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Speech Therapy for Kids, Toddlers and Tweens

Pediatric Speech and Language Therapy

In our fast-paced world, effective listening, speaking and communication skills are essential. At PSLLC, we tailor our therapies to maximize each individual’s strengths and overcome weaknesses. For example, the speech therapy for toddlers we develop should be different from the program we outline for a child with auditory processing issues or that of someone with autism spectrum disorders. We will customize the therapy we deliver for your child. All of our therapists are nationally certified speech-language pathologists.

Our speech-language pathologists (SLPs) work to prevent, assess, diagnose, and treat speech, language, social communication, and cognitive-communication disorders.  If your child is struggling to meet their developmental or speech milestones, we can help. If you would like to learn more about specific milestones from toddlers through preschool, give us a call. 

All of our therapists are nationally certified speech-language pathologists.

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Language Therapy Challenges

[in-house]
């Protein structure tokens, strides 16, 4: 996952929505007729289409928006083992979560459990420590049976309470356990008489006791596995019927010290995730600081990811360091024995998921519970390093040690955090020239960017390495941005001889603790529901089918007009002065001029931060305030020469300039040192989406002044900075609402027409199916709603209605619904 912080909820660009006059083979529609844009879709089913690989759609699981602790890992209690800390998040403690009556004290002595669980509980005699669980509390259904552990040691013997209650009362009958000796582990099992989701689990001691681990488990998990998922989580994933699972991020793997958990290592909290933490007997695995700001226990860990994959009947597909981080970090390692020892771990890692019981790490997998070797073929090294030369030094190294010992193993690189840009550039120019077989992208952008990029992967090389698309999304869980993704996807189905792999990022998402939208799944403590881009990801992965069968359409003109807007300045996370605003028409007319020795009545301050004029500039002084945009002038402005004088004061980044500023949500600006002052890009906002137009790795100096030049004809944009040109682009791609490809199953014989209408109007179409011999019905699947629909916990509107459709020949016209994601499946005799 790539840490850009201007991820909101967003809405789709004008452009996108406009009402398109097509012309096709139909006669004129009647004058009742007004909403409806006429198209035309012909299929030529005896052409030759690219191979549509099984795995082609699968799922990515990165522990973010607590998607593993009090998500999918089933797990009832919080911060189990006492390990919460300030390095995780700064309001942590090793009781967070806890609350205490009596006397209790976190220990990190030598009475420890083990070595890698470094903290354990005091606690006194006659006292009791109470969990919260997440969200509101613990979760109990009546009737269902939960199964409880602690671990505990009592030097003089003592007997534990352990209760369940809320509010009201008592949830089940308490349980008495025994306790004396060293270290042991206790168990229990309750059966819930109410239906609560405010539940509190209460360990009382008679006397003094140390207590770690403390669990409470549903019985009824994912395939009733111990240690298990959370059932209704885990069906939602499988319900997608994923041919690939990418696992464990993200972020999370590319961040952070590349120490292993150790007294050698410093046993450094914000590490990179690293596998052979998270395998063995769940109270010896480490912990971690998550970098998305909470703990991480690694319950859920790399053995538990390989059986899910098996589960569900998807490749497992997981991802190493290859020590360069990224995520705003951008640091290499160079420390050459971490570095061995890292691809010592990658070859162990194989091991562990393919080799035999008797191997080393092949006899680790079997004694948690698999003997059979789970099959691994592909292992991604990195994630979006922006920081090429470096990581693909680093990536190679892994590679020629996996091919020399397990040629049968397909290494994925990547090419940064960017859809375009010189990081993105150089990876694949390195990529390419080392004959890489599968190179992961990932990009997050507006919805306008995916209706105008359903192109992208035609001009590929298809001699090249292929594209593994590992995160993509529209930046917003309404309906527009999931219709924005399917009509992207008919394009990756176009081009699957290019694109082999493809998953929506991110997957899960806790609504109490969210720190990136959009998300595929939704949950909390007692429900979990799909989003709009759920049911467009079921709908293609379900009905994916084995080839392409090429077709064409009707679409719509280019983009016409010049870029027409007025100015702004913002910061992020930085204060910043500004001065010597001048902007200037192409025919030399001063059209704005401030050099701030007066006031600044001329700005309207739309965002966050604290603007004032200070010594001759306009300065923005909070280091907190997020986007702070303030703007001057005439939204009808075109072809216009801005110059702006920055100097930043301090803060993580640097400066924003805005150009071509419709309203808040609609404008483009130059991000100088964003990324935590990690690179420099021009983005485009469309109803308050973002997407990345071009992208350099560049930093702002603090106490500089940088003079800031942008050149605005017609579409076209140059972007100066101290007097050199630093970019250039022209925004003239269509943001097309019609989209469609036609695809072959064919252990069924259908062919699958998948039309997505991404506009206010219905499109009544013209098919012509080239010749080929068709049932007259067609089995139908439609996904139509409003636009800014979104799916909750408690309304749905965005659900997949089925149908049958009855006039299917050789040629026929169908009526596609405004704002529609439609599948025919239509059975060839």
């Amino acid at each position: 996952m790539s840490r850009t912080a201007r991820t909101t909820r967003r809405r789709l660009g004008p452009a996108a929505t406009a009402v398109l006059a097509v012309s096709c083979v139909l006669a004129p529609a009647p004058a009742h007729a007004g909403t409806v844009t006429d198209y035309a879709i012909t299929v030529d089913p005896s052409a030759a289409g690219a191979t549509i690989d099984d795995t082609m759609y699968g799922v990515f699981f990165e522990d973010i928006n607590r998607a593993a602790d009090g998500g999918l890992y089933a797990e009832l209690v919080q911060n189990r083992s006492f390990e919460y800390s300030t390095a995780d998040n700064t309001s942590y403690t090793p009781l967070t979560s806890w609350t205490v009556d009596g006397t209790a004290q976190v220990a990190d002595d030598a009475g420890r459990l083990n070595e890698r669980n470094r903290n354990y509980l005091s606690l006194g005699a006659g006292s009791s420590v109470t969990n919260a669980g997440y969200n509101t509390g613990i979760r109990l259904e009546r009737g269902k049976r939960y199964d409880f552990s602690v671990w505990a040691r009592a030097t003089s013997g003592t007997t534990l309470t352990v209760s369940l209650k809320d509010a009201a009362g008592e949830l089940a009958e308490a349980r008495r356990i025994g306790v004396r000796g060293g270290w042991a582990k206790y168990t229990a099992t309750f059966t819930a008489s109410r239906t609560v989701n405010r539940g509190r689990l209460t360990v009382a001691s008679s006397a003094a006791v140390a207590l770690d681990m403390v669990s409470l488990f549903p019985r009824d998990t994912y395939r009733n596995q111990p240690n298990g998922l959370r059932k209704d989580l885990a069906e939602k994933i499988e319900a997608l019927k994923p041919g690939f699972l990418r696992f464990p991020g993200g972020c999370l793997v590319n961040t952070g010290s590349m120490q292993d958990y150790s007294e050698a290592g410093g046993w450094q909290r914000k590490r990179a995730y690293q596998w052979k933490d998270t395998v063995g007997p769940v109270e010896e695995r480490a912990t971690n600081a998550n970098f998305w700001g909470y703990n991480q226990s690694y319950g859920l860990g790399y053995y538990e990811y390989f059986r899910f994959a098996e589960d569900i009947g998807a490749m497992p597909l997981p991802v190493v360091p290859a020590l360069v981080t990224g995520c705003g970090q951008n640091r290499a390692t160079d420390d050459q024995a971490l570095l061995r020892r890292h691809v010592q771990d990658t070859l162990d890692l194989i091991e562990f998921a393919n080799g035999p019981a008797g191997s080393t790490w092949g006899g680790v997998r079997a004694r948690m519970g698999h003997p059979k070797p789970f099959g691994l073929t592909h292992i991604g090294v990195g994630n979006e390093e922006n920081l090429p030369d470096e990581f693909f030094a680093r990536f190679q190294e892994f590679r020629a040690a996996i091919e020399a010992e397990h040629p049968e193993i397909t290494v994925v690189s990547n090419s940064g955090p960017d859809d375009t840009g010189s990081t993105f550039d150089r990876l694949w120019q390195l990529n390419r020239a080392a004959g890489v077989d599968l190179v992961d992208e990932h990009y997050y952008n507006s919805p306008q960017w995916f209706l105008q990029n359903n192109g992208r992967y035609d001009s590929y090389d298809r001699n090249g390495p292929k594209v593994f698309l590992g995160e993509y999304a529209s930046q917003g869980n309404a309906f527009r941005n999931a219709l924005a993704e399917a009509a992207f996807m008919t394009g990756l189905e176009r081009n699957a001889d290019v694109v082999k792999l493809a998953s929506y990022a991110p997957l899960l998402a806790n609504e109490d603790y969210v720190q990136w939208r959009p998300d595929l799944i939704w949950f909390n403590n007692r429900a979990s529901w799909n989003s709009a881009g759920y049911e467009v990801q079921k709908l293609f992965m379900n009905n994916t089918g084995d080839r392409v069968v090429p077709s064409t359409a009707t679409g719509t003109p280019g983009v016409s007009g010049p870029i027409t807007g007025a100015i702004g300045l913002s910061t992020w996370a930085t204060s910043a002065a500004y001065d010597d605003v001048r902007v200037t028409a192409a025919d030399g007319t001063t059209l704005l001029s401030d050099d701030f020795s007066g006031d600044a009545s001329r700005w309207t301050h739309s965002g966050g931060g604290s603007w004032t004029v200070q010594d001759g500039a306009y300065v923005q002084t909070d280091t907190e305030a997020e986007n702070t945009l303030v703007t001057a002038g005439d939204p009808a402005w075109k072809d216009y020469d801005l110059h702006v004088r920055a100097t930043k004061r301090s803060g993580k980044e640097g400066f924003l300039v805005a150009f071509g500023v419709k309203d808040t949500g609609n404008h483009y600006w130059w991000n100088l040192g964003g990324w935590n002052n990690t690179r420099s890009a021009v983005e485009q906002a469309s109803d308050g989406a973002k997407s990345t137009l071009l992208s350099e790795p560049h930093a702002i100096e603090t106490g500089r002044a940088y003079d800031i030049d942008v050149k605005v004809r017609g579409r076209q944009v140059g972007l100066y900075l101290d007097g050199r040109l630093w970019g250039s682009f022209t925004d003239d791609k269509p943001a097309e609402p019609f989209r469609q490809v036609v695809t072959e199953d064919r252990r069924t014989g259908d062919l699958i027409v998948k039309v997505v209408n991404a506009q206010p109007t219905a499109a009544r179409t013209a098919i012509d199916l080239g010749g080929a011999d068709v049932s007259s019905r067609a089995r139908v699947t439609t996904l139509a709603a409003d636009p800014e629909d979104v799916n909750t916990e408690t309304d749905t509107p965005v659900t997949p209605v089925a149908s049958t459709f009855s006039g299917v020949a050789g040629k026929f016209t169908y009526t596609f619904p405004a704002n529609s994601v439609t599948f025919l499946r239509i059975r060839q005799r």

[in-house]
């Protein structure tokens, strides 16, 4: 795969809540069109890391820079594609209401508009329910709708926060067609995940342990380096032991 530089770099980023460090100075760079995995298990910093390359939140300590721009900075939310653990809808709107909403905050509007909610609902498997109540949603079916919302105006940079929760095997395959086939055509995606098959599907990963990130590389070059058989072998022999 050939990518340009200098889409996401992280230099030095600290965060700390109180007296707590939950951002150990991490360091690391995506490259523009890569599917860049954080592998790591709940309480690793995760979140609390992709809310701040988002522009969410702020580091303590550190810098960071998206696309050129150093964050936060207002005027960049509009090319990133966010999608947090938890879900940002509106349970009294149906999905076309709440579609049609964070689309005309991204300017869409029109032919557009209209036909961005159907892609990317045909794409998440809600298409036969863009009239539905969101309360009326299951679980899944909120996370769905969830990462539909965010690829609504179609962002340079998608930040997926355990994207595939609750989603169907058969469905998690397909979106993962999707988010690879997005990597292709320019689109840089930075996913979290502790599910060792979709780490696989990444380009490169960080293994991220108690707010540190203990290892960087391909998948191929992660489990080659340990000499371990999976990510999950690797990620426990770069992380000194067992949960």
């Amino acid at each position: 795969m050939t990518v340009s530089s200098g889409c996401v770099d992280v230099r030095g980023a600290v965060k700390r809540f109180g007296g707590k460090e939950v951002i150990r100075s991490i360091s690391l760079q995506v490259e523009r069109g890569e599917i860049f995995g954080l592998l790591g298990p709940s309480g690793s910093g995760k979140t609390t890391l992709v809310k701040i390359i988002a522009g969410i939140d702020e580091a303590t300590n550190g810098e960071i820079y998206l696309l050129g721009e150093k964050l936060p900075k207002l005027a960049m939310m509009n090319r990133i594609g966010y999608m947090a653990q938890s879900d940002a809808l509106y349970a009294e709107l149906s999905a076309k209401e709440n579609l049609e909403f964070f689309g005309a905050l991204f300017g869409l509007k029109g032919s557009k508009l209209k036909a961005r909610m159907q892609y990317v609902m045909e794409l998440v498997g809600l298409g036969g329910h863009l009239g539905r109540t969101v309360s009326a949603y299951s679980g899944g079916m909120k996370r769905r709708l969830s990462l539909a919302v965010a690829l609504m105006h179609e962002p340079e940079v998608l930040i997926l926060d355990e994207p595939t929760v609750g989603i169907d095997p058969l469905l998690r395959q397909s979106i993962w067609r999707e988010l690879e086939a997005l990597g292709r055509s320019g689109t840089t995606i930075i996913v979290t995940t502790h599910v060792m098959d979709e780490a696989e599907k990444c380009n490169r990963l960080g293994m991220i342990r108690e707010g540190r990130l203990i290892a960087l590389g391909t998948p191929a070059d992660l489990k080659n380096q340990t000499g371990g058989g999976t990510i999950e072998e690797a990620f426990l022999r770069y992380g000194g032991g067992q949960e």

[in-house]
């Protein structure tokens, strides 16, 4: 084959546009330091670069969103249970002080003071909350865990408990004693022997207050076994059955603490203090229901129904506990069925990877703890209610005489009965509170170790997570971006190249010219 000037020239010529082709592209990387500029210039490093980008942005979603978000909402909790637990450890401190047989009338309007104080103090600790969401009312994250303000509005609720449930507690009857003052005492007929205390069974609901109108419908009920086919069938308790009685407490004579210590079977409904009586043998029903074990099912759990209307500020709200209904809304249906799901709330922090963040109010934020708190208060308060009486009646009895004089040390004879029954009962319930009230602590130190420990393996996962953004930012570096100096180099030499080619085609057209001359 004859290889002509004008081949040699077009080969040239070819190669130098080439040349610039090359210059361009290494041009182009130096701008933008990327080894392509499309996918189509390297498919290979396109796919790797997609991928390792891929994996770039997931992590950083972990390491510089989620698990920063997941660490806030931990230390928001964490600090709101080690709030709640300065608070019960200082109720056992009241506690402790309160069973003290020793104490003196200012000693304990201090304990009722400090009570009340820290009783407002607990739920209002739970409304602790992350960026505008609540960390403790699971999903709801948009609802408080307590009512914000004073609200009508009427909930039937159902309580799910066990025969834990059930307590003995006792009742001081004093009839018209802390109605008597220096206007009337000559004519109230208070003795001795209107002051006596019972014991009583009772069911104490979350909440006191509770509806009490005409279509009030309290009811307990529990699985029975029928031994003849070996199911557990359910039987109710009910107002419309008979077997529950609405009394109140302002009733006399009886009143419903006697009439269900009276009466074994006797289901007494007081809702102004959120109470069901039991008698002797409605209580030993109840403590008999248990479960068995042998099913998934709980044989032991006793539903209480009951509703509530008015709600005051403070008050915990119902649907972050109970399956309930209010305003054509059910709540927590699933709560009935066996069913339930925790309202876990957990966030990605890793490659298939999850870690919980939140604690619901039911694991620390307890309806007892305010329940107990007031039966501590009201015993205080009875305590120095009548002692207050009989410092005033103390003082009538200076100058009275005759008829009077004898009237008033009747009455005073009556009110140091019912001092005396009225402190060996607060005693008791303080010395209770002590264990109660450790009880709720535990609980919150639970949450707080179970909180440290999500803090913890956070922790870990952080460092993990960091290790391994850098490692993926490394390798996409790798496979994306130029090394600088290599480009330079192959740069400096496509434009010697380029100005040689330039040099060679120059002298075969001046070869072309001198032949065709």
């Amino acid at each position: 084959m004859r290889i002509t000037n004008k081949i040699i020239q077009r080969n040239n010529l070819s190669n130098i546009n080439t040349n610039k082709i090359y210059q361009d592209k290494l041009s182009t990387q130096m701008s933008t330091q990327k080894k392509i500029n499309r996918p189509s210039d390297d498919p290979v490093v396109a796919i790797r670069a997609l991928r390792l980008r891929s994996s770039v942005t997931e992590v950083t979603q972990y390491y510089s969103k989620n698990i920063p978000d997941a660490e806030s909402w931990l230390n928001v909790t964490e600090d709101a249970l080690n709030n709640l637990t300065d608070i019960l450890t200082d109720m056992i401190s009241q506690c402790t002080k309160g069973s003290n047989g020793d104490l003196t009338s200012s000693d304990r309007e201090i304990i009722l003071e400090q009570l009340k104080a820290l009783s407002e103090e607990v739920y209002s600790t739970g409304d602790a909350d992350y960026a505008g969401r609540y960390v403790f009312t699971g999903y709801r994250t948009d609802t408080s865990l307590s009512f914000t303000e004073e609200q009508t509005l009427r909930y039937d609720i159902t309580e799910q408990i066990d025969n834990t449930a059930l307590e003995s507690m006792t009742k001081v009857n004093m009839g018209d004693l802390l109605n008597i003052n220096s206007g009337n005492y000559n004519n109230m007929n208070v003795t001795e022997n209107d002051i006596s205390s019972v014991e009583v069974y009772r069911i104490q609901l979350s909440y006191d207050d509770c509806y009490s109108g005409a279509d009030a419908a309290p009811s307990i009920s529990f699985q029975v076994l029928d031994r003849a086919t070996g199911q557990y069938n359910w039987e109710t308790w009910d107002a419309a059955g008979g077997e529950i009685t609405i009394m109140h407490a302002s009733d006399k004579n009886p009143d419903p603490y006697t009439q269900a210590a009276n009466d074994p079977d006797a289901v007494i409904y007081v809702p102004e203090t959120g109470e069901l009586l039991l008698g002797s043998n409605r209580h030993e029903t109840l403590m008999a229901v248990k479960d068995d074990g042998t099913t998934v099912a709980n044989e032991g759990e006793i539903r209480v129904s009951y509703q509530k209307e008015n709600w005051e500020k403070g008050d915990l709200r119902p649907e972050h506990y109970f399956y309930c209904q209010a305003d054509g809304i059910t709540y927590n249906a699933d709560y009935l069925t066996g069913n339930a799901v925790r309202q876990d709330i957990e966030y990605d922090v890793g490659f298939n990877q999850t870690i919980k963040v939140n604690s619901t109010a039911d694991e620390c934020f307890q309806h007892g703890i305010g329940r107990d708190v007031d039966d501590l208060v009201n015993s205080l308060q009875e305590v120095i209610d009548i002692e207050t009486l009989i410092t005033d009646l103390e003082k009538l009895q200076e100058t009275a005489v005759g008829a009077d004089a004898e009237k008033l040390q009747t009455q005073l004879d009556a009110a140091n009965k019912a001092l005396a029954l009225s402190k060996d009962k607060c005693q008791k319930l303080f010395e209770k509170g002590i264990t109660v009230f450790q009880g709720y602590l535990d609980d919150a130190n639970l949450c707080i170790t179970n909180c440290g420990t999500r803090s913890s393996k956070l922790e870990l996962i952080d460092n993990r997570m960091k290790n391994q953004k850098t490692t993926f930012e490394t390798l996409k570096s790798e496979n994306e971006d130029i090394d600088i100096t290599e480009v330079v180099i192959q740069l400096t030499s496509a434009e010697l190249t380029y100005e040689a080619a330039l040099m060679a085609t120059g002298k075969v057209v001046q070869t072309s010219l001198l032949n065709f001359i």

Our speech language pathologists are experts in treating late-talking toddlers, children with articulation difficulties, as well as receptive and expressive language delays, language processing weaknesses, and reading comprehension challenges. 

  • Speech disorders occur when a person has difficulty producing speech sounds correctly or fluently or has problems with his or her voice or resonance.
  • Language disorders occur when a person has trouble understanding others (receptive language), or sharing thoughts, ideas, and feelings (expressive language). Language disorders may be spoken or written and may involve the form (phonology, morphology, syntax), content (semantics), and/or use (pragmatics) of language in functional and socially appropriate ways.
  • Social communication disorders occur when a person has trouble with the social use of verbal and nonverbal communication. These disorders may include problems (a) communicating for social purposes (e.g., greeting, commenting, asking questions), (b) talking in different ways to suit the listener and setting, and (c) following rules for conversation and story-telling.
  • Cognitive-communication disorders include problems organizing thoughts, paying attention, remembering, planning, and/or problem-solving.